If you are confused with all these abbreviations above, just read our article RoC, AoC, And Other Elements Of PCI DSS Compliance.
Level 2 merchants also must undergo a third-party PCI DSS assessment on annual basis. They also get the Report on Compliance as a result of the assessment and must submit ASV scans quarterly. In some cases, however, Level 2 merchants may be eligible to complete a Self-Assessment Questionnaire (SAQ) instead of RoC. This depends on the particular card brand requirements. Level 2 Merchants should remember the following – QSA + RoC/SAQ + ASV
Level 3 merchants don’t need to undergo third-party security assessments. They conduct self-assessments using a Self-Assessment Questionnaire (SAQ). They must also complete an Attestation of Compliance (AoC) attesting to the results of their assessment. Like Level 1 and 2 merchants, Level 3 merchants must also submit quarterly ASV scans. The pattern to remeber for Merchants Level 3 is SAQ + AoC + ASV
Depending on the particular card brand requirements, Level 3 merchants may be responsible for meeting the requirements of another level. For instance, if the merchant falls victim to a data breach that impacts cardholder information, it may be penalized and be mandated to meet the PCI Merchant Level 1 requirements.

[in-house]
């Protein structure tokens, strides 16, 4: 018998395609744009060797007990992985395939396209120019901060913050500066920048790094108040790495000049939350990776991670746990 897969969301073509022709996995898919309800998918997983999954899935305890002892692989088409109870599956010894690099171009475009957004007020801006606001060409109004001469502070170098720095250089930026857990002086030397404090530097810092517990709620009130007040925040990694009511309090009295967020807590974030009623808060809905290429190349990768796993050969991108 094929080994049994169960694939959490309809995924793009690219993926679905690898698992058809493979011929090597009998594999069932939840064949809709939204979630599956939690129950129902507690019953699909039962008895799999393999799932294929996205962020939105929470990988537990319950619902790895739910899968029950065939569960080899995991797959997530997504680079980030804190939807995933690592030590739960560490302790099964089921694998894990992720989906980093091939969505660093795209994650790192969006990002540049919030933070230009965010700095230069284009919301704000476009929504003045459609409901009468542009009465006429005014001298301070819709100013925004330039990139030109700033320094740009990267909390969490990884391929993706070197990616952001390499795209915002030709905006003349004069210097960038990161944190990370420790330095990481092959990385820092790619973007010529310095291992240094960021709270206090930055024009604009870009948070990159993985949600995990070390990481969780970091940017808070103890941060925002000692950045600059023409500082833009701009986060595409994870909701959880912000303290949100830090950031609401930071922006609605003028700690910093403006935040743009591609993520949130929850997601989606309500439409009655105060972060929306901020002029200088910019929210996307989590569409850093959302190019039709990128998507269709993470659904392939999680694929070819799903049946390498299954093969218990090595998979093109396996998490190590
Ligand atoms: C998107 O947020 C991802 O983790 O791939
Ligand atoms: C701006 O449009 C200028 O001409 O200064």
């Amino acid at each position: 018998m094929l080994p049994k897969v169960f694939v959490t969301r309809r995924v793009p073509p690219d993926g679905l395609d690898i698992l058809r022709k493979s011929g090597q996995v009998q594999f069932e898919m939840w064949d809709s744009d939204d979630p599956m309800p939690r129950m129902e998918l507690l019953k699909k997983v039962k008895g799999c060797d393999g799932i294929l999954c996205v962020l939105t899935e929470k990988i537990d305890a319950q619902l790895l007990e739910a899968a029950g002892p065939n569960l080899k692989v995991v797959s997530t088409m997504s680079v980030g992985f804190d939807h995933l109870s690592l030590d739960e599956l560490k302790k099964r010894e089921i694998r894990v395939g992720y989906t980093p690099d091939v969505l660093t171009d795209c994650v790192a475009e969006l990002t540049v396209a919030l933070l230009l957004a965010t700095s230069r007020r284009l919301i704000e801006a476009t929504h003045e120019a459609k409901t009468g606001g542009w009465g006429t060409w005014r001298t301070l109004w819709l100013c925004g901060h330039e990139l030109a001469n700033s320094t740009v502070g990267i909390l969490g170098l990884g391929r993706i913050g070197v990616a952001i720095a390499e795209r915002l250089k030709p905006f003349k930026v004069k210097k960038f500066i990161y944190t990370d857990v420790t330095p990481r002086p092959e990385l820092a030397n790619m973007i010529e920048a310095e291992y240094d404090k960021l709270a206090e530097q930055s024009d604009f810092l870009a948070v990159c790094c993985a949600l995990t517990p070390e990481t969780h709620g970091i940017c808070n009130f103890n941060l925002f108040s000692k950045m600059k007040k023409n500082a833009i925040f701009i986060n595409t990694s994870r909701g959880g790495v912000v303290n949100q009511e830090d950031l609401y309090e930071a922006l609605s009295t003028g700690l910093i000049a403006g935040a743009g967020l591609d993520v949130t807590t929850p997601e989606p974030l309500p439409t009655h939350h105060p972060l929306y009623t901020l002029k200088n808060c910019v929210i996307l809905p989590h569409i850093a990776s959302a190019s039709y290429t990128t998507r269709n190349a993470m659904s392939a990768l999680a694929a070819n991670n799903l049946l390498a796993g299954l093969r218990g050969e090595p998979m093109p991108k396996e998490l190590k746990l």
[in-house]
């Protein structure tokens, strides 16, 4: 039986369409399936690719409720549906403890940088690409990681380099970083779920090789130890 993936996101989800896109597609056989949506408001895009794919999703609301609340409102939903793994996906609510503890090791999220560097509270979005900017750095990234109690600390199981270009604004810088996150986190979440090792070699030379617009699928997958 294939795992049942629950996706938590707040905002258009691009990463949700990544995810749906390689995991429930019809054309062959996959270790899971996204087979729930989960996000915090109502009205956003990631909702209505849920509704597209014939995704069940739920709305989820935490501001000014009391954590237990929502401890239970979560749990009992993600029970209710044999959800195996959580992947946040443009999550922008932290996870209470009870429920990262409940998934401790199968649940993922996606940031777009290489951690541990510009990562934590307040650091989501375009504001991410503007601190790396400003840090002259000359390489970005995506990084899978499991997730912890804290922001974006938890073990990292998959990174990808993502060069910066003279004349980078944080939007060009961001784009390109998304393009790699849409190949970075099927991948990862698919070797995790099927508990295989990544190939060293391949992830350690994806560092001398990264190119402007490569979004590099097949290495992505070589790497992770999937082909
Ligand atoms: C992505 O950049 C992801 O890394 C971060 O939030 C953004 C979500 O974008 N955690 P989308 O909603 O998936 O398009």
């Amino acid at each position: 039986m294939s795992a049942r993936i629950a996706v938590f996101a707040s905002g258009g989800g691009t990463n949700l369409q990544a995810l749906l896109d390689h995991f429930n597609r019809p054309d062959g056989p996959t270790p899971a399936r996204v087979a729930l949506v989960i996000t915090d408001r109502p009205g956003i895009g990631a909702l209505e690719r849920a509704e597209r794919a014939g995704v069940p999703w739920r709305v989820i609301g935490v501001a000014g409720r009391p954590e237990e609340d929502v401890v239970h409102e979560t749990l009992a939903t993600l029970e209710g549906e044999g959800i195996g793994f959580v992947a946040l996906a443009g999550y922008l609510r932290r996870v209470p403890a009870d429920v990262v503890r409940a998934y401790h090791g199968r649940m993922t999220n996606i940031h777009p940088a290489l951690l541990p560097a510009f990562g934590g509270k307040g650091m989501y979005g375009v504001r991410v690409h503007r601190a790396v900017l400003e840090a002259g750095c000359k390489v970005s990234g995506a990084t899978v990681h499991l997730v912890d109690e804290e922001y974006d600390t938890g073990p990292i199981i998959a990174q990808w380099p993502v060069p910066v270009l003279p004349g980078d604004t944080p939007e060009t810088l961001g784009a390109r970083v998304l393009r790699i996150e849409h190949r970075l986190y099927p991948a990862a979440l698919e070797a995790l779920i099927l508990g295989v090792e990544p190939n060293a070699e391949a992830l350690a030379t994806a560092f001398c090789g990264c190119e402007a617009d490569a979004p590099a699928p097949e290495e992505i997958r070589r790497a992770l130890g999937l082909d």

Level 4 merchants have no reporting requirements. Their transaction volumes are low and, therefore, their security risk is considered to be low. They only need to complete SAQ on an annual basis.
Similar to merchants, Service Providers also have PCI compliance levels which are based on the number of transactions they complete per year. There are only two levels of PCI compliance for the service providers:
Level 1 service providers must undergo a third-party PCI DSS assessment by a Qualified Security Assessor (QSA) on annual basis and get a Report on Compliance (ROC) as a result of this assessment. It also requires a Quarterly network scan conducted by an Approved Scan Vendor (ASV). The requirements also call for an Attestation of Compliance (AOC). Thus, the formula for meeting the PCI Merchant Level 1 requirements is QSA + RoC + ASV.
It requires an Annual Self-Assessment Questionnaire and Quarterly network scan by an Approved Scan Vendor (ASV). The requirements also call for an Attestation of Compliance (AOC). The compliance formula is clear – QSA+AoC+ASV.
Both merchants and service providers should maintain PCI compliance as their card processing agreements direct. Non-complaince can result in substantial fines for agreement violations and negligence. More importantly, those without it are more likely experience payment card data breaches.
So, secure your systems, stay PCI DSS compliant, and feel free to contact Planet 9 if you have any questions. We’ll be happy to assist!